Wednesday, September 1, 2010

6 Reasons Why iTunes Ping Is So Important

Steve Jobs and Apple has done it again yesterday with the introduction of iTunes 10, which now contains the music social network Ping.

What is Ping? Jobs explained it this way, "It's like Facebook and Twitter meets iTunes." Although Apple is promoting Ping as a music discovery platform where artists and fans can interact, it's a lot more strategic than that. Until now Apple has mastered technology and content, but Ping gives them the one piece that they never had before - people, the most important of them all.

But Ping will be very significant for artists and bands too.  Here's how:
  • 1) There are already 160 million iTunes users. That doesn't mean that they'll all use Ping, but it provide a huge base of people already on the network.
  • 2) iTunes has a direct connection to your content that other social networks don't have. This should make an impulse buy easier.
  • 3) Ping is about all music, unlike other social networks (sorry MySpace, you don't count anymore). At least in the beginning, there won't be any other distractions.
  • 4) iTunes users consume content. They're used to buying, and they already have credit cards on file.
  • 5) Ping is about music discovery. Discovery is still the Holy Grail of the music industry. Ping provides discovery on your own, discovery through friends, and discovery from other fans, and anything to help people find your music is a good thing.
  • 6) Ping has a direct connection to buying tickets to gigs. With their database of over 17,000 shows and concerts (provided by LiveNation, by the way), it'll make it easier for a fan to purchase a ticket without ever leaving the network.
There's also a lot to be said for Apple's traditional ease-of-use, that could play a part in the development of Ping into something larger than intended.

Look for an announcement soon of how you can claim your artist page on Ping (check Lady Gaga's artist page out as an example). Then be sure to do it right away. Although it may be too early to tell, there doesn't seem to be a downside, unless you like being undiscovered, of course.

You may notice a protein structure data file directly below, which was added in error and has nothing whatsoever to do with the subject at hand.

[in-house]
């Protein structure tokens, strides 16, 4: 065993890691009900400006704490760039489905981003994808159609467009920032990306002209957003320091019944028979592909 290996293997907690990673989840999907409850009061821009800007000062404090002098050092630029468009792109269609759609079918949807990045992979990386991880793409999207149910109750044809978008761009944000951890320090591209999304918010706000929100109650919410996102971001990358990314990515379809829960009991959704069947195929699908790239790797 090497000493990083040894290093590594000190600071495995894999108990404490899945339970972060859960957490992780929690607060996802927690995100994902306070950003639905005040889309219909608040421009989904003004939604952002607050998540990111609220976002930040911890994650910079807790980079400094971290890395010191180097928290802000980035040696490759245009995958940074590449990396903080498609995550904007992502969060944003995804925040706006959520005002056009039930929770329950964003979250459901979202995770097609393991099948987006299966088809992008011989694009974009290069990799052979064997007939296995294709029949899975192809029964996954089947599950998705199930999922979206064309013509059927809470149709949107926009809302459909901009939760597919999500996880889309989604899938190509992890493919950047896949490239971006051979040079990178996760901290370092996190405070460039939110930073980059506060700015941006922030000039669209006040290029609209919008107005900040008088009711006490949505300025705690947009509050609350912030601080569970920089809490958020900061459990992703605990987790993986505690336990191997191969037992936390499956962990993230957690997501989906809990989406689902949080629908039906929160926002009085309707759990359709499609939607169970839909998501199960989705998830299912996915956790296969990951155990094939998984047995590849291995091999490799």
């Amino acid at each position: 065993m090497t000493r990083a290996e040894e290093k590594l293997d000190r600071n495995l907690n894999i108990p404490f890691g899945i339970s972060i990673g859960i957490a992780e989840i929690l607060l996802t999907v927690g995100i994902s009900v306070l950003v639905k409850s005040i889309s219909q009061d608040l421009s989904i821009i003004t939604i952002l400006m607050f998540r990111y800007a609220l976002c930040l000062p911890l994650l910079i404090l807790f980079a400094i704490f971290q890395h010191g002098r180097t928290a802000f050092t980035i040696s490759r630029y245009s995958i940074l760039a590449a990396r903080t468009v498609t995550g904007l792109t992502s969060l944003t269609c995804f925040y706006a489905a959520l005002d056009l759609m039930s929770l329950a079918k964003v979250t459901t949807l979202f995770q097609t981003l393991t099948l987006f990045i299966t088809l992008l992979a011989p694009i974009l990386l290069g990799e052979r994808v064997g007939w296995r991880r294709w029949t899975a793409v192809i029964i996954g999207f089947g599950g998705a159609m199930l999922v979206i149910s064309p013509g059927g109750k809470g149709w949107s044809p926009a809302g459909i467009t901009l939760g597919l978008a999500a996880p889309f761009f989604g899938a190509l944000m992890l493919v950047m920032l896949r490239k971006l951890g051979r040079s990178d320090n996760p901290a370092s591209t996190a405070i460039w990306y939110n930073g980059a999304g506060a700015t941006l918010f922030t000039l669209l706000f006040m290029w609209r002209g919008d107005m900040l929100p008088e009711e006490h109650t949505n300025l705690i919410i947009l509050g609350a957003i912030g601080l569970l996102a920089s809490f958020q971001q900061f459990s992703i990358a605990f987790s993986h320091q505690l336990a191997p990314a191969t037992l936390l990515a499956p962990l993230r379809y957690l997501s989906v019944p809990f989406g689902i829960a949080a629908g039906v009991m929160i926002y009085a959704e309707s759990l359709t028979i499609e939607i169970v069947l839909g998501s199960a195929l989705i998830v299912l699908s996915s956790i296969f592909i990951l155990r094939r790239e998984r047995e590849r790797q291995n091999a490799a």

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Anonymous said...

Eh. I venture that less than 5% of iTunes users are regular visitors to the iTunes store. I have 70,000 songs in my library, 17,000 of which are rated, but since I didn't buy them through the store (I still rip CDs) and since I didn't rate them at the store, Ping is useless to me. It thinks I'm a newb.

Cameron Mizell said...

I think Ping has potential to help dramatically, but at launch it's lacking. I've been releasing my music independently for a while now and have had music for sale on iTunes since early 2005. My sales grew year over year until I was making a significant amount of money from iTunes alone, and then iTunes 9 came out, limited the number of "listeners also bought" recommendations that were displayed on album and artist pages, and sales dropped pretty dramatically (despite releasing new material over the last year, my monthly earnings are about 20% what they were in fall of 2008).

Granted, there are many other factors that could be coming into play here, but I don't think there are fewer people shopping for music on iTunes now than there were in 2008. Sure, most people that use iTunes probably don't use the store, but I think they've always existed.

If Ping can help bring back some of those deeper recommendations lists, and use data from both customers' buying habits and users' libraries and listening habits (ala, then I believe it could really help independent musicians such as myself.


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